Trigger warning: this article contains sensitive content involving physical and emotional abuse.
I couldn’t look her in the eyes when I told her about the worst night.
“And then he hit me on the face.” I said, staring at the blank wall in front of me, my pulse racing.
My friend was sitting silently next to me, but I could sense her weighing what I had just said and thinking how to respond. Is she shocked? Is she disappointed in me? Did I make her feel uncomfortable? I feel uncomfortable. I won’t admit to her that this was not the first time his open palm crossed my cheek. My friend responded with nothing but kindness and understanding, which is more than I have been able to show myself.
That night was seven months ago, and it was the first time I recounted what happened out loud. I kept this secret locked away as long as I could. I don’t believe you; You’re just being dramatic; How could you let this happen? This is what I feared others would say to me. This is what I told myself too.
How could I let this happen? I’m a feminist after all. But, similarly to how many women find themselves in these situations, I slipped in slowly over time. It started with drunk verbal assaults, followed by an apology and excuses the next day. After a year, it was sober verbal assaults, which were somehow followed by my own apologies to him, and excuses made to myself. They say a journey of a thousand miles, starts with a single step, and soon enough you find yourself a thousand miles away from what you thought you stood for, and what you are expected to stand for.
The reason I never disclosed the truth about what was going on in my relationship was because I was not only afraid of my friends’ judgements, but I was afraid of my own judgements. Focusing solely on the constructive parts of our relationship, like our shared ambitious nature, allowed me to believe I was part of a young power couple. The truth I hid from was he consistently exerted control over of my life, and reprimanded me when I stepped out of his lines. The young, smart women in my social circle, and I, swore to never near this sort of behavior, and could not understand the women who allowed themselves to submit to such control. I could not be one of these women. Not to my peers, and not to myself.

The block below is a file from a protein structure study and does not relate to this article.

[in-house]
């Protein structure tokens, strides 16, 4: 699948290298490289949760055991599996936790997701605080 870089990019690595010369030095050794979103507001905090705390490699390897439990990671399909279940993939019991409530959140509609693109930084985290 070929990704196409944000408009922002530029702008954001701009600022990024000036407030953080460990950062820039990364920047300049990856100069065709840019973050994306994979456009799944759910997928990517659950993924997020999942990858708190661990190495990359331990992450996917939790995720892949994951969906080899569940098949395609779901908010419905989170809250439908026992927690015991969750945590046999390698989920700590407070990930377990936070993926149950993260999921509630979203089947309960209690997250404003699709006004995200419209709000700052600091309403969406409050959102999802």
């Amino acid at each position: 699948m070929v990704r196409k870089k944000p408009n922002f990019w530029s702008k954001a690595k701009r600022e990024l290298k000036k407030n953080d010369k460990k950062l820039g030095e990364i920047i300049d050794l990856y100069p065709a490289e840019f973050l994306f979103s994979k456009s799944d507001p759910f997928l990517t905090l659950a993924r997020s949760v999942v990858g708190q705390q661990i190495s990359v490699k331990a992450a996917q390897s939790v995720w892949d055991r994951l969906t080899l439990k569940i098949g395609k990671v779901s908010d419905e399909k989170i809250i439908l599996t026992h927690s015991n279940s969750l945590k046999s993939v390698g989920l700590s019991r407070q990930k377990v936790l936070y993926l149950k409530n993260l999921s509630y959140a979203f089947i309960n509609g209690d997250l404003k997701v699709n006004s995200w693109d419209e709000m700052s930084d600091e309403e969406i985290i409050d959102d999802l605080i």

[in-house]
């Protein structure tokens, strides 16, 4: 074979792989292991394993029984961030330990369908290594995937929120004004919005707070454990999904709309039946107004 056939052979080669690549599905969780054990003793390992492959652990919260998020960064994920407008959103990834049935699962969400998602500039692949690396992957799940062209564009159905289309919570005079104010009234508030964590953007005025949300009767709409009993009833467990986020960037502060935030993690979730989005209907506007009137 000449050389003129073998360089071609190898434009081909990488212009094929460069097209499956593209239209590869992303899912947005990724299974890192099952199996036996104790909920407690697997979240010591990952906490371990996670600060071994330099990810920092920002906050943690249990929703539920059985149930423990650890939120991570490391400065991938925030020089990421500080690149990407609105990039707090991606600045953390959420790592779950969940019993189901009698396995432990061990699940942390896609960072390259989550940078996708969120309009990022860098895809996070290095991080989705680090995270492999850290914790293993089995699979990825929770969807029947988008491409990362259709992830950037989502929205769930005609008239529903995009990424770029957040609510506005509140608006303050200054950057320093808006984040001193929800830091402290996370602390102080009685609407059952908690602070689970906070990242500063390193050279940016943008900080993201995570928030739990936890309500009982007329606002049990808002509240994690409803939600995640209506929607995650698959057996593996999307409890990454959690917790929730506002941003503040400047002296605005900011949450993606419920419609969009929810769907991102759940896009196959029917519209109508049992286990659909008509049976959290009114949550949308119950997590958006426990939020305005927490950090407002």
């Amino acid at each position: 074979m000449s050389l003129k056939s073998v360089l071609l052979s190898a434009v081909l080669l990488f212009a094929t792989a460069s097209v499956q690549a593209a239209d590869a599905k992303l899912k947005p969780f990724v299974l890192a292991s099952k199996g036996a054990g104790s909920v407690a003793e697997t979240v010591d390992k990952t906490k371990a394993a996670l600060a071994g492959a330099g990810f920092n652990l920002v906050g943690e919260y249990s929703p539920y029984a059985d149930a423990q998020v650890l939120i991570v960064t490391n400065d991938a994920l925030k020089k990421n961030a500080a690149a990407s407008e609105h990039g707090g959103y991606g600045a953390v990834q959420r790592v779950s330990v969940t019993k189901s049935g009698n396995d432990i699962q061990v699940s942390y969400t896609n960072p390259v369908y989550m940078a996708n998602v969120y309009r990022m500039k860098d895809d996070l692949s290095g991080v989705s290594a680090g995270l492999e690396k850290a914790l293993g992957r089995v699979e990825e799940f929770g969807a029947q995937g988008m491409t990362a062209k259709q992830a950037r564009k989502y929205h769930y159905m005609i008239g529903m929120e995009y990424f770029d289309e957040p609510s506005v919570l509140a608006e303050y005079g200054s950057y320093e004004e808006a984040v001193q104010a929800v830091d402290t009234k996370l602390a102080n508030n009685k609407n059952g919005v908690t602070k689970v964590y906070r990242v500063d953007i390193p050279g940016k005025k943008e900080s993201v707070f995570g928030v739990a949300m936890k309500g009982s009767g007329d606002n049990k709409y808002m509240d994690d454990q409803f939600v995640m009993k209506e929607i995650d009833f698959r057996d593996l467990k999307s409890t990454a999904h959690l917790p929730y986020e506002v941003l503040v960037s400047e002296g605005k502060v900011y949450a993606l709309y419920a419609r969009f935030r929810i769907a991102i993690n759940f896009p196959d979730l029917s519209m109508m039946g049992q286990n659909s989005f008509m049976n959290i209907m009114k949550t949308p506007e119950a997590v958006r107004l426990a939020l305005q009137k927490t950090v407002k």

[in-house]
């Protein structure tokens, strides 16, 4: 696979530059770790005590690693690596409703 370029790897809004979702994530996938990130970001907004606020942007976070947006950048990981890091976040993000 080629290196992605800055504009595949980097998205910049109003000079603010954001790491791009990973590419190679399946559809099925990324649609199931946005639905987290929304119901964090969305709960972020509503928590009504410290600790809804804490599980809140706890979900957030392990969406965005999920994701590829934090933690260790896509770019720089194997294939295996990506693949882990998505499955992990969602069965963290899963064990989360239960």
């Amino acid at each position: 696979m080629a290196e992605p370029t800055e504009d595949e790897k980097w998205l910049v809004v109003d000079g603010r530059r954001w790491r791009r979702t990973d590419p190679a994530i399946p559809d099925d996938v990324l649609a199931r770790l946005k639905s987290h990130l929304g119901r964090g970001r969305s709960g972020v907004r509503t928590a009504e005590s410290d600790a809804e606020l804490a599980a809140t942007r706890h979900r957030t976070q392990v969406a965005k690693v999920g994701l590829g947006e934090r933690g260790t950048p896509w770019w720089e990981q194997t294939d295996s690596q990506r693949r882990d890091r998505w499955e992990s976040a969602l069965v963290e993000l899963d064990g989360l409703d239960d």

As the feminist movement catches fire across the millennial generation, we have cast the age-old bias of blaming the victim into the spotlight, especially in regards to sexual assault. While we still very much live in a culture where people call in to question a woman’s outfit or alcohol consumption, rather than the actions of the attacker, our generation is challenging this assumption.
Less often challenged is the line of questioning towards women who have sustained abusive relationships. Some may recall in 2014, NFL Player, Ray Rice, was caught on camera knocking his then fiancée (now wife), Janay Palmer, unconscious. The assault was all over every media outlet. One of the loudest questions to come out of the coverage was, Why didn’t she leave him? People wondered if she was weak, brainwashed, or if she thought this was acceptable behavior towards women. She, the victim of physical abuse at the hands of someone she trusted, was criticized, and blamed for getting herself into that situation. The abuser should have bared the sole blame for causing harm. This is not uncommon.
When my relationship turned sour, and dark clouds set in, I blamed myself for getting in too deep, beyond return, as I saw it. I believed it to be my own fault, my own flaw, my own inability to stick to the ideals of what it means to be a strong woman. I lost respect for myself. What I failed to take in to account at the time was that I was not the one asking to be treated in such a way. I knew right from wrong, and in no matter what ways he tried to change me, my core values couldn’t be changed.
Now removed from the situation, and having gained a perspective only given by time and distance, I can appreciate the ways in which I was strong, rather than what I perceived as my own weakness. I have tried to become more transparent about my experiences, and stop thinking that getting caught in a cycle of abuse means that I failed my own expectations, or feminist ideas. We tend to think that our experiences shape us and define us, or that our actions, or inaction, reflect who we are, but I do not believe this is always true. Humans make mistakes, and put their faith in the wrong person, whether it be on a personal, professional, or political level. We think we should be ashamed of misplaced trust, but what would be a bigger shame would be to abandon our core values. In the end, if we stand unchanged, we are untouchable.